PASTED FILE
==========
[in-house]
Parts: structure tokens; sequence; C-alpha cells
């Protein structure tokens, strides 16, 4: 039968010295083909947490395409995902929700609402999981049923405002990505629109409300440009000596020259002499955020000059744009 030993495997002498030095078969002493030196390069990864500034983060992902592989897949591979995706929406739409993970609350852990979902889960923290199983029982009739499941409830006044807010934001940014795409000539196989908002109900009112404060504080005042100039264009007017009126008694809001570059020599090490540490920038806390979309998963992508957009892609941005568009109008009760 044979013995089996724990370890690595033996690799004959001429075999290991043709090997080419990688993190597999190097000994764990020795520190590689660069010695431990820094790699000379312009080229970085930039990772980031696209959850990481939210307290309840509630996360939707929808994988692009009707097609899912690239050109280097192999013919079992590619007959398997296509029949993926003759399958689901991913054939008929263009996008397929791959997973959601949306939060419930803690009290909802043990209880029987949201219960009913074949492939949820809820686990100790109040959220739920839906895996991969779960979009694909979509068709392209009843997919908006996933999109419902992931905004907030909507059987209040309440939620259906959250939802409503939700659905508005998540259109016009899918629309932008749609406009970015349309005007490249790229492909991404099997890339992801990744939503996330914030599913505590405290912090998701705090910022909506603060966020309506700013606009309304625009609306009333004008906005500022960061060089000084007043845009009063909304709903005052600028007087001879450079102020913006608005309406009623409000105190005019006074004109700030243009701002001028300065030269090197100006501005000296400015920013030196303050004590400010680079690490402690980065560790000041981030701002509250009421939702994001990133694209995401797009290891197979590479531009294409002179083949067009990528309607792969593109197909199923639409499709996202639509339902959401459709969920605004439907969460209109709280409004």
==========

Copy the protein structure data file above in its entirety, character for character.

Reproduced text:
[in-house]
Parts: structure tokens; sequence; C-alpha cells
């Protein structure tokens, strides 16, 4: 039968010295083909947490395409995902929700609402999981049923405002990505629109409300440009000596020259002499955020000059744009 030993495997002498030095078969002493030196390069990864500034983060992902592989897949591979995706929406739409993970609350852990979902889960923290199983029982009739499941409830006044807010934001940014795409000539196989908002109900009112404060504080005042100039264009007017009126008694809001570059020599090490540490920038806390979309998963992508957009892609941005568009109008009760 044979013995089996724990370890690595033996690799004959001429075999290991043709090997080419990688993190597999190097000994764990020795520190590689660069010695431990820094790699000379312009080229970085930039990772980031696209959850990481939210307290309840509630996360939707929808994988692009009707097609899912690239050109280097192999013919079992590619007959398997296509029949993926003759399958689901991913054939008929263009996008397929791959997973959601949306939060419930803690009290909802043990209880029987949201219960009913074949492939949820809820686990100790109040959220739920839906895996991969779960979009694909979509068709392209009843997919908006996933999109419902992931905004907030909507059987209040309440939620259906959250939802409503939700659905508005998540259109016009899918629309932008749609406009970015349309005007490249790229492909991404099997890339992801990744939503996330914030599913505590405290912090998701705090910022909506603060966020309506700013606009309304625009609306009333004008906005500022960061060089000084007043845009009063909304709903005052600028007087001879450079102020913006608005309406009623409000105190005019006074004109700030243009701002001028300065030269090197100006501005000296400015920013030196303050004590400010680079690490402690980065560790000041981030701002509250009421939702994001990133694209995401797009290891197979590479531009294409002179083949067009990528309607792969593109197909199923639409499709996202639509339902959401459709969920605004439907969460209109709280409004």